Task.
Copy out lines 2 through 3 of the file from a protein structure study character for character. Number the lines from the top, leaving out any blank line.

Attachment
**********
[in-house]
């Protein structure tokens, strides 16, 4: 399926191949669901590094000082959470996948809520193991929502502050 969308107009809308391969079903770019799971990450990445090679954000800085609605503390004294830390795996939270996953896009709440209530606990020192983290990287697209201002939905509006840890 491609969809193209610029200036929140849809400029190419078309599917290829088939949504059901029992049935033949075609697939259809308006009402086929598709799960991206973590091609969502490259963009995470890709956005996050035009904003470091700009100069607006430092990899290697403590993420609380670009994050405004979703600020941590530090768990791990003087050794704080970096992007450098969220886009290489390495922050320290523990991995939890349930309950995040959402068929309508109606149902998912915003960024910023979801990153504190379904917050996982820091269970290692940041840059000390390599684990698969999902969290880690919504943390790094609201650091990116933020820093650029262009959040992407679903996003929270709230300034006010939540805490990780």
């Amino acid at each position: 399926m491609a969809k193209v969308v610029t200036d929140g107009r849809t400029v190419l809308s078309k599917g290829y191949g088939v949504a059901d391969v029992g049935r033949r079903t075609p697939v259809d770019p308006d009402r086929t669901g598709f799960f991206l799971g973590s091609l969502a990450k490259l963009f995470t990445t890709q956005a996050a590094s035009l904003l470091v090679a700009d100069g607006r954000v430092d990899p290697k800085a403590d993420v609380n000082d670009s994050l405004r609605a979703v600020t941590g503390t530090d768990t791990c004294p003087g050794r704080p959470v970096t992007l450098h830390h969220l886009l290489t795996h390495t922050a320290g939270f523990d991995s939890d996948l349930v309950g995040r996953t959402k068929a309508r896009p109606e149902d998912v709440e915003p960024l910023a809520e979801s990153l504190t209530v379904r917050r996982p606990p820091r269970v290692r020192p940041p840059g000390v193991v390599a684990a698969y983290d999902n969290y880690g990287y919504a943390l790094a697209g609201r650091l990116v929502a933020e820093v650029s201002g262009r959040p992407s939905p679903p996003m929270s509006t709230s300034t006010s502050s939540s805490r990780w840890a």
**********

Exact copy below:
């Protein structure tokens, strides 16, 4: 399926191949669901590094000082959470996948809520193991929502502050 969308107009809308391969079903770019799971990450990445090679954000800085609605503390004294830390795996939270996953896009709440209530606990020192983290990287697209201002939905509006840890 491609969809193209610029200036929140849809400029190419078309599917290829088939949504059901029992049935033949075609697939259809308006009402086929598709799960991206973590091609969502490259963009995470890709956005996050035009904003470091700009100069607006430092990899290697403590993420609380670009994050405004979703600020941590530090768990791990003087050794704080970096992007450098969220886009290489390495922050320290523990991995939890349930309950995040959402068929309508109606149902998912915003960024910023979801990153504190379904917050996982820091269970290692940041840059000390390599684990698969999902969290880690919504943390790094609201650091990116933020820093650029262009959040992407679903996003929270709230300034006010939540805490990780």
């Amino acid at each position: 399926m491609a969809k193209v969308v610029t200036d929140g107009r849809t400029v190419l809308s078309k599917g290829y191949g088939v949504a059901d391969v029992g049935r033949r079903t075609p697939v259809d770019p308006d009402r086929t669901g598709f799960f991206l799971g973590s091609l969502a990450k490259l963009f995470t990445t890709q956005a996050a590094s035009l904003l470091v090679a700009d100069g607006r954000v430092d990899p290697k800085a403590d993420v609380n000082d670009s994050l405004r609605a979703v600020t941590g503390t530090d768990t791990c004294p003087g050794r704080p959470v970096t992007l450098h830390h969220l886009l290489t795996h390495t922050a320290g939270f523990d991995s939890d996948l349930v309950g995040r996953t959402k068929a309508r896009p109606e149902d998912v709440e915003p960024l910023a809520e979801s990153l504190t209530v379904r917050r996982p606990p820091r269970v290692r020192p940041p840059g000390v193991v390599a684990a698969y983290d999902n969290y880690g990287y919504a943390l790094a697209g609201r650091l990116v929502a933020e820093v650029s201002g262009r959040p992407s939905p679903p996003m929270s509006t709230s300034t006010s502050s939540s805490r990780w840890a």